Mount Rainier: A Cold Water Refuge - Monitoring Glacial Stream Habitat

A glacier descends from a mountain peak ending in a rock-covered terminus with a river emerging from the ice into a rocky plain.
Figure 1. The Emmons Glacier, flowing down the eastern flank of Mount Rainier, serves as the headwaters for the White River.

NPS Photo

A Glacial Ecosystem

Mount Rainier’s 29 named alpine glaciers1 are an icon of the Northwest and make up one of the largest concentrations of glacial ice in the continental United States. These glaciers not only provide recreational opportunities and stunning vistas, but also serve as the source for rivers that flow throughout Washington (Figure 1).

An underwater photo of a large trout hovering over a rocky stream bed next to an underwater log.
Figure 2. Bull trout rely on the glacial headwaters of Mount Rainier.


Rivers that originate from the icy slopes of Mount Rainier provide critical habitat to numerous aquatic species. In particular, threatened species of fish such as bull trout (Salvelinus confluentus) rely on the cold water stemming from glaciers and snowfields for their reproduction and survival2 (Figure 2). In addition, certain species of aquatic invertebrates are similarly sensitive. The northern forestfly (Lednia borealis), a rare and vulnerable stonefly, is found only in Washington’s cold glacial headwaters.3,4 As climate change continues to affect ecosystems of the Northwest, Mount Rainier staff are monitoring glacial headwaters to increase knowledge of habitat health and protect biodiversity.

Underwater photo showing a closeup of the head of a trout swimming between two other trout.
Figure 3. Adult bull trout use the cold waters of Mount Rainier to

NPS Photo

Why is cold water so important?

Cold water environments are essential to the life cycles of numerous aquatic species. Bull trout, an especially sensitive species (Figure 3), are among those that depend on colder temperatures. These fish, federally listed as a threatened species under the Endangered Species Act (ESA), require cold stream temperature habitats like those found at Mount Rainier to spawn and to rear newly hatched fish.2 And while many bull trout are migratory, similar to salmon, some resident fish remain in Mount Rainier waters for their entire lives.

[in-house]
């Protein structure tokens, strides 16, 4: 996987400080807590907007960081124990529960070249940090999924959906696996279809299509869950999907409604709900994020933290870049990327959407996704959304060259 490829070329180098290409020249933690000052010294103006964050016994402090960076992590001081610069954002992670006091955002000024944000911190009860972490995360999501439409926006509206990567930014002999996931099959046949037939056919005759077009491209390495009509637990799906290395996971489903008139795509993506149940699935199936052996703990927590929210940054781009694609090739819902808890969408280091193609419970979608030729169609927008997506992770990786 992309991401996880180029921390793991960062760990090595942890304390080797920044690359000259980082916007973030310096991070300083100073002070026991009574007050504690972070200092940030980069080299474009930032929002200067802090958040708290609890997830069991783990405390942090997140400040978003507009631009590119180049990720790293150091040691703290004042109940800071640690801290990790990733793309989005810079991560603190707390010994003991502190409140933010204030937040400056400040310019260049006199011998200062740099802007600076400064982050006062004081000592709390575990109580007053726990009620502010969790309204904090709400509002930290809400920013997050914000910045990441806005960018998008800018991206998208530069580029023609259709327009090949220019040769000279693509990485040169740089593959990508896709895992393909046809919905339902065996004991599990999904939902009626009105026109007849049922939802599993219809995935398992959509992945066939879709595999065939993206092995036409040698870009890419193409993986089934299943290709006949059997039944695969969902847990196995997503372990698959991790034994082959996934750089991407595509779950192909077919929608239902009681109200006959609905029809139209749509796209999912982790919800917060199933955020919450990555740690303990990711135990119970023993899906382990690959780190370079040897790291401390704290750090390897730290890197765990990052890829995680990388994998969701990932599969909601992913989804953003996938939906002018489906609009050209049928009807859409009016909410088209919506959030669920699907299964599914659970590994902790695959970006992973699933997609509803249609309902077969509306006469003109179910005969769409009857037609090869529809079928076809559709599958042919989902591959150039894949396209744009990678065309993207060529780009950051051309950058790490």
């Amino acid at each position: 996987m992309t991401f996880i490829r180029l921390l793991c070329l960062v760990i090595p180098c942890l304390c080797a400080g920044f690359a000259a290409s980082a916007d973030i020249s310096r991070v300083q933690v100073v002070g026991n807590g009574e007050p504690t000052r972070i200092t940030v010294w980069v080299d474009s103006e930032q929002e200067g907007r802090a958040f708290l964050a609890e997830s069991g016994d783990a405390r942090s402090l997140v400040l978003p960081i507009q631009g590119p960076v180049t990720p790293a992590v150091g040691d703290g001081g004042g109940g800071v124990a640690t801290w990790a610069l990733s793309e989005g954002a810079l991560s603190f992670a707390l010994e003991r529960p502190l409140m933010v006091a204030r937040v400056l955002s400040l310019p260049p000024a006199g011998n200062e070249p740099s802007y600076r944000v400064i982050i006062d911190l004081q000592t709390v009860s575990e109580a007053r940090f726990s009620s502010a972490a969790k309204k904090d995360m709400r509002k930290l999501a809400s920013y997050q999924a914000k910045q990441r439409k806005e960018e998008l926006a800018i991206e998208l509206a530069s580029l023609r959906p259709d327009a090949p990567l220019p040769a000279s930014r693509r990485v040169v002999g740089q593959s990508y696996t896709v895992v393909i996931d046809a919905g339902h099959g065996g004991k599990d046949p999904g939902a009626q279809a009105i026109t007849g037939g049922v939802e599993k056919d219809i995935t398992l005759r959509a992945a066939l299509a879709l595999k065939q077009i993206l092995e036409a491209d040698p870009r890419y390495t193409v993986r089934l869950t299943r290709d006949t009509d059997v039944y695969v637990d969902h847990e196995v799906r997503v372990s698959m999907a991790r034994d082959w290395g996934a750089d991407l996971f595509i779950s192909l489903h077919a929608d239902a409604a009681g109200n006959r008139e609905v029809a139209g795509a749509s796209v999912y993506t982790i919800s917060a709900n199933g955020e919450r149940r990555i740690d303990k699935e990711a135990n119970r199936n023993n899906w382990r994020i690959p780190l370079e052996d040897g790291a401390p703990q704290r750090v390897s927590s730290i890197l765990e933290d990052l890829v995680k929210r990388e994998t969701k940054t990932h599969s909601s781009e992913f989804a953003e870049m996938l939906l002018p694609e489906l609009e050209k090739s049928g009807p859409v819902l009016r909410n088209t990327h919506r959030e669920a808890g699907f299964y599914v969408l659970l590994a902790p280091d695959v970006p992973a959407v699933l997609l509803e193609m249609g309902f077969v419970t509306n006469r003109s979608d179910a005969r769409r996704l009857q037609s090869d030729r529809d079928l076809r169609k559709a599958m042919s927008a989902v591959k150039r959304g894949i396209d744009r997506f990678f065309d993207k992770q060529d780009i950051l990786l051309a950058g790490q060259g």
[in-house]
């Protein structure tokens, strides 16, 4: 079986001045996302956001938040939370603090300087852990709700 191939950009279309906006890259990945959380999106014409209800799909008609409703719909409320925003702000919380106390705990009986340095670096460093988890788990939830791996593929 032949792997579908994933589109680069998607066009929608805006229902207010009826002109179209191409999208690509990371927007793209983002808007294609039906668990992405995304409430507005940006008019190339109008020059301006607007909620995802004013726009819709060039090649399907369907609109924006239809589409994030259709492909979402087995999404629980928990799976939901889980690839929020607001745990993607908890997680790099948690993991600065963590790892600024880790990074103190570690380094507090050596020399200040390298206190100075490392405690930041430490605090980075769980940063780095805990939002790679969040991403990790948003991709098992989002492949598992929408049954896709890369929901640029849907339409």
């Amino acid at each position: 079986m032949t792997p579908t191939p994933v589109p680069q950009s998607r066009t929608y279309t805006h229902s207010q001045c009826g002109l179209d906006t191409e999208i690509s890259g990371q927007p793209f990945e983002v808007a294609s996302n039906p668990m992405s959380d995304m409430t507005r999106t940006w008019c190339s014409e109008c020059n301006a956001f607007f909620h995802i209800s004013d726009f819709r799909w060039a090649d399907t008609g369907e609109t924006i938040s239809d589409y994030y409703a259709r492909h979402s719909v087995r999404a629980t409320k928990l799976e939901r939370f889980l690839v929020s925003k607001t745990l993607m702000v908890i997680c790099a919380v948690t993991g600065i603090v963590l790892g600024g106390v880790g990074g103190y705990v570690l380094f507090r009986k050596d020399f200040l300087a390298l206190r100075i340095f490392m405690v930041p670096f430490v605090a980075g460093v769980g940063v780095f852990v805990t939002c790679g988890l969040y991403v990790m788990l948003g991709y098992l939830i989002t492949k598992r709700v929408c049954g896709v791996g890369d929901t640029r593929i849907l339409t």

As climate change causes warming water temperatures, Rainier streams serve as a refuge for fish and other cold water dependent aquatic species that are threatened by decreasing availability of viable habitat elsewhere. Because of bull trout dependence on Mount Rainier cold water streams, the ESA classified 30 miles of streams within Mount Rainier National Park as critical habitat in 2010 (Figure 4).

Monitoring temperature in glacial stream habitat is critical to identifying and safeguarding cold water zones upon which fish, stoneflies, and entire food webs depend.

A map of Mount Rainier National Park with streams on the north and west side of the park outlined in black with blue markers along the streams indicating the locations of temperature loggers.
Figure 4. 30 miles of water (outlined in black) in Mount Rainier are
listed as critical habitat. Numerous temperature loggers collect data in
these waterways (logger locations marked by blue circles).

NPS, Puyallup Tribe of Indians, USFWS

Monitoring Rainier Stream Temperatures

Mount Rainier National Park is collaborating with partners to understand temperature zones within glacially-fed streams. Data collected through stream temperature monitoring can help identify “cold water refugia” that will be especially important to vulnerable aquatic species.

Several methods are used to monitor water temperatures within Mount Rainier National Park. Approximately 40 stream temperature loggers have been deployed in different locations throughout the park annually since 2009 (Figure 4). These loggers take continuous measurements of water temperature, allowing scientists to observe seasonal changes as well as more long-term trends in temperature change due to climatic factors.

A graph of stream length (mile) vs stream temperature (deg C) highlighting two clusters of red dots labeled "Side channels". Several red dots under the black line representing the river are labeled "hyporheic inflow".